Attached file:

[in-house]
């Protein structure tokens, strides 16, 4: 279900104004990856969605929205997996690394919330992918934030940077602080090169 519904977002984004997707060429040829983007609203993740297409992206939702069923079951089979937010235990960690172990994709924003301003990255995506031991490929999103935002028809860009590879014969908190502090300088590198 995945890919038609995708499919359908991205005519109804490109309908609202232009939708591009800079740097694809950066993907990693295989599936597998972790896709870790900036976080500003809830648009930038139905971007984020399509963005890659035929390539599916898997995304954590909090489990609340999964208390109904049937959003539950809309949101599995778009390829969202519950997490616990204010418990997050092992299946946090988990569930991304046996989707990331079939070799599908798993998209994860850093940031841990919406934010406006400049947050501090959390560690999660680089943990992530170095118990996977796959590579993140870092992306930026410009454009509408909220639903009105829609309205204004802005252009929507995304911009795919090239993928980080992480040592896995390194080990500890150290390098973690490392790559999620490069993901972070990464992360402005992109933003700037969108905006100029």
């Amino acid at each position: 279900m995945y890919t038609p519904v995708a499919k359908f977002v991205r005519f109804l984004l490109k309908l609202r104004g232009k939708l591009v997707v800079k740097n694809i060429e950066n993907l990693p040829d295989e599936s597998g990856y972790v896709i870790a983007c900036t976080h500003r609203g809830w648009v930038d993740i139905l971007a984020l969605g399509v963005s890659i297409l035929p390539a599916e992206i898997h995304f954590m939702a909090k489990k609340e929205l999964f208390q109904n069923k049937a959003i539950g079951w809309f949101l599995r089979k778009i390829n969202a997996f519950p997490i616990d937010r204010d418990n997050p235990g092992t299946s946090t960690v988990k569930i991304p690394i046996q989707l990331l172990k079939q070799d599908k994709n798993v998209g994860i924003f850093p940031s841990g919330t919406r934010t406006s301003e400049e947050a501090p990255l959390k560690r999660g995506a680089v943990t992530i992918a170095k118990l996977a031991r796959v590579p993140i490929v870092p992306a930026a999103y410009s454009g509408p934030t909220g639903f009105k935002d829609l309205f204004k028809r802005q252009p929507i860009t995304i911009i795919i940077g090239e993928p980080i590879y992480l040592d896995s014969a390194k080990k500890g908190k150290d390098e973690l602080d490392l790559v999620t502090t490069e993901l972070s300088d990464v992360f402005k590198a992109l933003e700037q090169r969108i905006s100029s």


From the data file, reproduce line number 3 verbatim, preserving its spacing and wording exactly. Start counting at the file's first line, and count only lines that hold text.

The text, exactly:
């Amino acid at each position: 279900m995945y890919t038609p519904v995708a499919k359908f977002v991205r005519f109804l984004l490109k309908l609202r104004g232009k939708l591009v997707v800079k740097n694809i060429e950066n993907l990693p040829d295989e599936s597998g990856y972790v896709i870790a983007c900036t976080h500003r609203g809830w648009v930038d993740i139905l971007a984020l969605g399509v963005s890659i297409l035929p390539a599916e992206i898997h995304f954590m939702a909090k489990k609340e929205l999964f208390q109904n069923k049937a959003i539950g079951w809309f949101l599995r089979k778009i390829n969202a997996f519950p997490i616990d937010r204010d418990n997050p235990g092992t299946s946090t960690v988990k569930i991304p690394i046996q989707l990331l172990k079939q070799d599908k994709n798993v998209g994860i924003f850093p940031s841990g919330t919406r934010t406006s301003e400049e947050a501090p990255l959390k560690r999660g995506a680089v943990t992530i992918a170095k118990l996977a031991r796959v590579p993140i490929v870092p992306a930026a999103y410009s454009g509408p934030t909220g639903f009105k935002d829609l309205f204004k028809r802005q252009p929507i860009t995304i911009i795919i940077g090239e993928p980080i590879y992480l040592d896995s014969a390194k080990k500890g908190k150290d390098e973690l602080d490392l790559v999620t502090t490069e993901l972070s300088d990464v992360f402005k590198a992109l933003e700037q090169r969108i905006s100029s």